If you are facing criminal investigation or pending charges, a trusted and experienced attorney can make a great difference in the outcome of your case. Riverside assault lawyer Gregory H. Comings will fight to protect your best interest by providing dedicated representation that begins with an assessment of the specific facts underlying the charges. Early involvement in a criminal case by a skilled defense attorney can help to reduce or even dismiss charges, depending on the circumstances.
California law makes it a crime to use a deadly weapon to injure or threaten to injure another person. When someone uses their car, truck, or other automobile to inflict or threaten to inflict physical harm on someone, they may be charged with vehicular assault. At The Law Office of Gregory H.Comings, we represent people facing criminal charges for assault, battery, domestic violence and other violent crimes. Our goal is to work toward the appropriate outcome for each client.
California Penal Code 245(a)(1) makes it a crime to use an instrument that can cause serious injury or death to another person. A vehicle may be considered a deadly weapon because it can be used in a way that leads to substantial, significant, or great bodily injury or death. No one needs to have suffered injury by the defendant’s conduct, but if they did, an injury may serve as evidence that the defendant completed the assault.
In order to prove vehicular assault, the prosecution must meet all elements of the crime. First, the defendant must have willfully committed the act. Similar to simple assault, the willful element does not require that the victim was hurt. If the defendant was aware that their vehicle would likely directly cause and probably result in great bodily injury to another person, the element is satisfied.
In other words, vehicular assault requires the defendant have the requisite awareness that they could have created harm. A person must intend to use force that they knew, or should have known, would likely lead to great bodily harm. For example, most people are aware that if they drive their vehicle into a crowd of people, they may strike and injure someone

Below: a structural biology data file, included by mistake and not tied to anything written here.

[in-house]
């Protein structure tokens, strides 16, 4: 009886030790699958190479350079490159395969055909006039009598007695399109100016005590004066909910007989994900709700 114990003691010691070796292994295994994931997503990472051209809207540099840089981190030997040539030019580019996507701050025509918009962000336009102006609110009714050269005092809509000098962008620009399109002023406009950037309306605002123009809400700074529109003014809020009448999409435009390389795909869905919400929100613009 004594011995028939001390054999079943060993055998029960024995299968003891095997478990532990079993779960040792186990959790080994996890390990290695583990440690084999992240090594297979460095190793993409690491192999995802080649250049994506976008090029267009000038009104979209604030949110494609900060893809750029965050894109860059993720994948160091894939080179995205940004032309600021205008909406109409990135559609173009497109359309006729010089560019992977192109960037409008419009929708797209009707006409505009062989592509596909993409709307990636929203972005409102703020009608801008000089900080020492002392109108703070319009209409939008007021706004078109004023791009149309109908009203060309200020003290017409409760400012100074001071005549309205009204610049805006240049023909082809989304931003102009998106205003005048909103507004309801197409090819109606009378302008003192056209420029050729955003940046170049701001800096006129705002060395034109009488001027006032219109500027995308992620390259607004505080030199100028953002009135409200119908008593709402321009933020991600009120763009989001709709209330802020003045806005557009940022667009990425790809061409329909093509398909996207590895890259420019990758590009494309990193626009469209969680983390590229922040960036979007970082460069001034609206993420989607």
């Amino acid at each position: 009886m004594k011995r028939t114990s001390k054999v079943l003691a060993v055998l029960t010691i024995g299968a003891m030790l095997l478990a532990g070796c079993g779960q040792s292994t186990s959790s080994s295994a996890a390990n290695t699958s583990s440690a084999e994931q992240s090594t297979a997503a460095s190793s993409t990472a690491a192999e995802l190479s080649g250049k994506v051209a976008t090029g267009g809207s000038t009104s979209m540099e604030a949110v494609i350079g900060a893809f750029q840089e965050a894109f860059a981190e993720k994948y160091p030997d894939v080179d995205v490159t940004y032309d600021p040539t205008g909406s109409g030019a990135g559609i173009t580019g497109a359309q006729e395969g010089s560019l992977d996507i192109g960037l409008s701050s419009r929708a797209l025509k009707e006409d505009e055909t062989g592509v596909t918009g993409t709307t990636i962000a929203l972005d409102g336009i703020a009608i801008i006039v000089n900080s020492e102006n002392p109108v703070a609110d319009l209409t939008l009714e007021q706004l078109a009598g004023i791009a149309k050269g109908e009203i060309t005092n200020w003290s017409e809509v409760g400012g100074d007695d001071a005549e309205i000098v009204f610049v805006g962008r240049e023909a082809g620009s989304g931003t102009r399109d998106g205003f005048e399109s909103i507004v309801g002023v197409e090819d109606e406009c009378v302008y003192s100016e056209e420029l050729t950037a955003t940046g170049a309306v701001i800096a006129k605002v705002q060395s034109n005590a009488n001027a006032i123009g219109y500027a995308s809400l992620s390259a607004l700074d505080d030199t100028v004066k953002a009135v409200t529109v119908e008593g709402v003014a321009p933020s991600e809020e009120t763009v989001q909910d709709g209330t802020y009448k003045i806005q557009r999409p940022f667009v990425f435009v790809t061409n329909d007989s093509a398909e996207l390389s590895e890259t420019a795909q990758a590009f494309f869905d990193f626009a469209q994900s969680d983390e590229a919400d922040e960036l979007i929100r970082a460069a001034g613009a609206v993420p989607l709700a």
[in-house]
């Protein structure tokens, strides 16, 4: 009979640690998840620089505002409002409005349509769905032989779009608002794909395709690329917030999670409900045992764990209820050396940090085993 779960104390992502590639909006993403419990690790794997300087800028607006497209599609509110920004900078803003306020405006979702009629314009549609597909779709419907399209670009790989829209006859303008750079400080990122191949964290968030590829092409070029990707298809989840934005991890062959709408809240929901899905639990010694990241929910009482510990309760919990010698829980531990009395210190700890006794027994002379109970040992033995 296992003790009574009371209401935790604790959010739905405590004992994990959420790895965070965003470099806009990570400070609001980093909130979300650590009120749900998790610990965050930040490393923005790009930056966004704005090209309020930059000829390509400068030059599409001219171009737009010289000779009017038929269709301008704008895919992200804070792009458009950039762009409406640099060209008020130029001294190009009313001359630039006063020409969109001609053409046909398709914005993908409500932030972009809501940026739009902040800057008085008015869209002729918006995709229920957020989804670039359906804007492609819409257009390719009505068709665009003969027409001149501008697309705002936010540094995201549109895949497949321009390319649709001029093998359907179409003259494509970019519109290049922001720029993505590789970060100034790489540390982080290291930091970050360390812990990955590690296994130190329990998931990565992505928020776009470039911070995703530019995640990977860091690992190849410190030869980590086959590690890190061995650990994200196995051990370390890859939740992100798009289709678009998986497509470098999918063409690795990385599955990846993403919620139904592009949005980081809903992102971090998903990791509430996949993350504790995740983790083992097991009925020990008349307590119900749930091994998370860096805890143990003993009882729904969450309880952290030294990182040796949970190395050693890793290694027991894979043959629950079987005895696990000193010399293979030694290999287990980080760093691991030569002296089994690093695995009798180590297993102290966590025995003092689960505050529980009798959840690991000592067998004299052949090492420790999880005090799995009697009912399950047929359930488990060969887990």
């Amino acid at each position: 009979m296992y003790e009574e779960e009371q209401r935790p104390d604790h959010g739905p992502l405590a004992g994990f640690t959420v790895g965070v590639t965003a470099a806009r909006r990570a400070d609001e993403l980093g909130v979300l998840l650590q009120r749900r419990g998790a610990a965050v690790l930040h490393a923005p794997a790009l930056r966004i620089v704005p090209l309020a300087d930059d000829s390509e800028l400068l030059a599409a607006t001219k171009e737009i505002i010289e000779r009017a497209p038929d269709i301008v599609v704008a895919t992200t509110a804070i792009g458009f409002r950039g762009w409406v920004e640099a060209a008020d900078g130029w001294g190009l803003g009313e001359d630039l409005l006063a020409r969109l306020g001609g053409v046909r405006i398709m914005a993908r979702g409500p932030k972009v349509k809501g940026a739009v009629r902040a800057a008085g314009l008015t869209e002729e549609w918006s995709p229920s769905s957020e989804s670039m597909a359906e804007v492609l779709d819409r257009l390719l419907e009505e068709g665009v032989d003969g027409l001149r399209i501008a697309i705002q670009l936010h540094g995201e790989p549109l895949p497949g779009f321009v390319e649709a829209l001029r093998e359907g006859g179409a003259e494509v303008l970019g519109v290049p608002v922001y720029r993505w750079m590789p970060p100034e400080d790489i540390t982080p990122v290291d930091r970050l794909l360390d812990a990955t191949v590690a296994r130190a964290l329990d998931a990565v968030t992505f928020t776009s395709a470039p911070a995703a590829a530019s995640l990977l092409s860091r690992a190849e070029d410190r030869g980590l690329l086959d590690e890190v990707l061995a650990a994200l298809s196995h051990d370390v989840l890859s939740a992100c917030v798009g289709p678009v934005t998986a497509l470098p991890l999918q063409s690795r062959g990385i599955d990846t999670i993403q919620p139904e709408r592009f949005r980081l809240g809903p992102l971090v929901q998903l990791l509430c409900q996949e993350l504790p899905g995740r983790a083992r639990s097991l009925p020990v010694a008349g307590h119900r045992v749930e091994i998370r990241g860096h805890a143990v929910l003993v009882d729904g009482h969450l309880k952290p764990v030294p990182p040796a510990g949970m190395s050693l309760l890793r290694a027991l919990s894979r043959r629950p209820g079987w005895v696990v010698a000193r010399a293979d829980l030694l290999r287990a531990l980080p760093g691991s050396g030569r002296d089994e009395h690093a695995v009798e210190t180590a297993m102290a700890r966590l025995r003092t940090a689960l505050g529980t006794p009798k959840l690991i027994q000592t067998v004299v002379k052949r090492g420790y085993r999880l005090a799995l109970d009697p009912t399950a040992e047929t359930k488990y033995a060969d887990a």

A common legal defense to charges for vehicular assault is lack of intent. If the defendant did not intend to cause harm to another person, the charges cannot stand. For instance, if the injury was caused by negligence, this defense may be appropriate. The facts may show that the defendant did not harbor anger or motivation to injure the victim but instead failed to meet their duty of care behind the wheel.
Self-defense may apply if the defendant’s use of force was reasonable under the circumstances, and did not exceed the scope of what is necessary. A defendant that operates their vehicle under the reasonable belief that they were under imminent threat of harm and then uses the car as necessary may be able to rely on this defense.
Vehicular assault under California Penal Code section 245(a)(1) is a wobbler offense. This means that the prosecution can charge the crime as a misdemeanor or a felony depending on the circumstances. A conviction for a felony violation of Penal Code section 245(a)(1) can lead to two, three, or four years in prison. If the victim is a police officer or firefighter, the length of time extends to five years. Fines can include up to $10,000 plus penalties. Defendants face formal probation, often based on their history.
A misdemeanor conviction can result in up to one year in county jail as well as fines. Probation may be possible and can include anger management classes and restitution to the victim.
California’s Three Strikes law may come into play if the defendant’s conduct led to great bodily injury. A strike can enhance future convictions. However, the conviction is not likely to be a strike if the victim did not suffer bodily injury.
A conviction for vehicular assault can lead to imprisonment and heavy fines. Learning more about your legal rights is the first step to understanding your options. At The Law Office of Gregory H.Comings we take pride in being upfront with clients, explaining the potential ramifications of their actions and providing information on how we work to seek a fair outcome on their behalf. Riverside assault lawyer Gregory H. Comings brings tenacity to his legal defense and remains available to clients 24/7. Our office provides a consultation and can be reached by calling (951) 686-3457 or fill out our online form.